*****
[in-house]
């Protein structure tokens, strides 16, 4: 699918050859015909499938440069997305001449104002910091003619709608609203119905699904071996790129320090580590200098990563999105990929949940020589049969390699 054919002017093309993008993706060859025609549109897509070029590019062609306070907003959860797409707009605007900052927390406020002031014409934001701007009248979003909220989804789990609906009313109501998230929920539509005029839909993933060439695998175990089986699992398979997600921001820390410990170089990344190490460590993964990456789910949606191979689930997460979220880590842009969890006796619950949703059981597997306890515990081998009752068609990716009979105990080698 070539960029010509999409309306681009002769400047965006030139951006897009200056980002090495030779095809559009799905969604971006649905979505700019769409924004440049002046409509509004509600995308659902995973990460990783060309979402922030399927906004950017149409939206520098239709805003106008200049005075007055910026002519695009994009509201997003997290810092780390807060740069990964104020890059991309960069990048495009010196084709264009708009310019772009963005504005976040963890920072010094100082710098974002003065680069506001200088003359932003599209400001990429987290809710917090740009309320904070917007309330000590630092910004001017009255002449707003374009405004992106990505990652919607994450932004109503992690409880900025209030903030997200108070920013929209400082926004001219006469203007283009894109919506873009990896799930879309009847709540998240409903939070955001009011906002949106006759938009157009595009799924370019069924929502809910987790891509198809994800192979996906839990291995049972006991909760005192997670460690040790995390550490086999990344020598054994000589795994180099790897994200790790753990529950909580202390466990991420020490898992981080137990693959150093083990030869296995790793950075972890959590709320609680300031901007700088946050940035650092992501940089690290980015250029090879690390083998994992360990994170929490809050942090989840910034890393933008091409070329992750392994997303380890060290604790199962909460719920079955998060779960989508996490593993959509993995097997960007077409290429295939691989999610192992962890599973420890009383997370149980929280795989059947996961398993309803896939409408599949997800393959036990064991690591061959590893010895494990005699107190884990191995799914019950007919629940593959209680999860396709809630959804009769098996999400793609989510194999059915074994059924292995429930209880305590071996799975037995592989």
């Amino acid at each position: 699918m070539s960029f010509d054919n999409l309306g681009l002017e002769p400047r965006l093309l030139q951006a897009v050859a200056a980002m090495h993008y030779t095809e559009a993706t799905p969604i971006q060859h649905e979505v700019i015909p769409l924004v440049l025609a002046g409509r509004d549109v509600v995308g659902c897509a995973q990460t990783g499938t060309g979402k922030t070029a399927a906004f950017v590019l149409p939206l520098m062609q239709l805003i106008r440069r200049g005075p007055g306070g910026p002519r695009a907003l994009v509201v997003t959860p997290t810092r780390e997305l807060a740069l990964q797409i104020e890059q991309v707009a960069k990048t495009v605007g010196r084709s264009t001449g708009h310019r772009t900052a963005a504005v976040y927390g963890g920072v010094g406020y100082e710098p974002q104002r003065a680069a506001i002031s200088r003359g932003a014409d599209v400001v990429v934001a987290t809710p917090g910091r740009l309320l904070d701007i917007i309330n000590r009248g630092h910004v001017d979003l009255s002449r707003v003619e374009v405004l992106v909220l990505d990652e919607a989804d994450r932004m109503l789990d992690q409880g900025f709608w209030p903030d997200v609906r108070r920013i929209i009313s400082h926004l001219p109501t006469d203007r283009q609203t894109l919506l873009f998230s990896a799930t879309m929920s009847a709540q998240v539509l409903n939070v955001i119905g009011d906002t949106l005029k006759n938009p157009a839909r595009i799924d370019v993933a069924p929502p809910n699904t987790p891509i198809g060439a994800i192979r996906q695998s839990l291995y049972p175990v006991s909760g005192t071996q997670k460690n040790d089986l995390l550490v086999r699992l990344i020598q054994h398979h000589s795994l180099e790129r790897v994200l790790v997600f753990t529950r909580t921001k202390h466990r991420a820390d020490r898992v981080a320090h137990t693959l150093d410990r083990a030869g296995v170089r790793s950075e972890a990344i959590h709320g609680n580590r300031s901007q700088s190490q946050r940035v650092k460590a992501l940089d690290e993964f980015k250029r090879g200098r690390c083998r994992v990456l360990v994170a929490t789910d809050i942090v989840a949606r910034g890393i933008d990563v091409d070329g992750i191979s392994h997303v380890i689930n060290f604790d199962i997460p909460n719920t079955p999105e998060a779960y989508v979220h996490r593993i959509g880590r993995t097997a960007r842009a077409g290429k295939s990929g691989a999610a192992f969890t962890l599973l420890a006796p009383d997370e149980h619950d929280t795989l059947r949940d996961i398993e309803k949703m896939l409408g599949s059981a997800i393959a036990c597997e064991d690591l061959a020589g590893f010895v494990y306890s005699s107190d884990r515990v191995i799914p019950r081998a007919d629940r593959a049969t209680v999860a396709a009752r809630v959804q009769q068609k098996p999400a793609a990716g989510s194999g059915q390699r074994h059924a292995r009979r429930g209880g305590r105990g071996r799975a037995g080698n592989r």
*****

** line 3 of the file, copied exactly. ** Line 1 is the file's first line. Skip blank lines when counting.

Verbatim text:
């Amino acid at each position: 699918m070539s960029f010509d054919n999409l309306g681009l002017e002769p400047r965006l093309l030139q951006a897009v050859a200056a980002m090495h993008y030779t095809e559009a993706t799905p969604i971006q060859h649905e979505v700019i015909p769409l924004v440049l025609a002046g409509r509004d549109v509600v995308g659902c897509a995973q990460t990783g499938t060309g979402k922030t070029a399927a906004f950017v590019l149409p939206l520098m062609q239709l805003i106008r440069r200049g005075p007055g306070g910026p002519r695009a907003l994009v509201v997003t959860p997290t810092r780390e997305l807060a740069l990964q797409i104020e890059q991309v707009a960069k990048t495009v605007g010196r084709s264009t001449g708009h310019r772009t900052a963005a504005v976040y927390g963890g920072v010094g406020y100082e710098p974002q104002r003065a680069a506001i002031s200088r003359g932003a014409d599209v400001v990429v934001a987290t809710p917090g910091r740009l309320l904070d701007i917007i309330n000590r009248g630092h910004v001017d979003l009255s002449r707003v003619e374009v405004l992106v909220l990505d990652e919607a989804d994450r932004m109503l789990d992690q409880g900025f709608w209030p903030d997200v609906r108070r920013i929209i009313s400082h926004l001219p109501t006469d203007r283009q609203t894109l919506l873009f998230s990896a799930t879309m929920s009847a709540q998240v539509l409903n939070v955001i119905g009011d906002t949106l005029k006759n938009p157009a839909r595009i799924d370019v993933a069924p929502p809910n699904t987790p891509i198809g060439a994800i192979r996906q695998s839990l291995y049972p175990v006991s909760g005192t071996q997670k460690n040790d089986l995390l550490v086999r699992l990344i020598q054994h398979h000589s795994l180099e790129r790897v994200l790790v997600f753990t529950r909580t921001k202390h466990r991420a820390d020490r898992v981080a320090h137990t693959l150093d410990r083990a030869g296995v170089r790793s950075e972890a990344i959590h709320g609680n580590r300031s901007q700088s190490q946050r940035v650092k460590a992501l940089d690290e993964f980015k250029r090879g200098r690390c083998r994992v990456l360990v994170a929490t789910d809050i942090v989840a949606r910034g890393i933008d990563v091409d070329g992750i191979s392994h997303v380890i689930n060290f604790d199962i997460p909460n719920t079955p999105e998060a779960y989508v979220h996490r593993i959509g880590r993995t097997a960007r842009a077409g290429k295939s990929g691989a999610a192992f969890t962890l599973l420890a006796p009383d997370e149980h619950d929280t795989l059947r949940d996961i398993e309803k949703m896939l409408g599949s059981a997800i393959a036990c597997e064991d690591l061959a020589g590893f010895v494990y306890s005699s107190d884990r515990v191995i799914p019950r081998a007919d629940r593959a049969t209680v999860a396709a009752r809630v959804q009769q068609k098996p999400a793609a990716g989510s194999g059915q390699r074994h059924a292995r009979r429930g209880g305590r105990g071996r799975a037995g080698n592989r």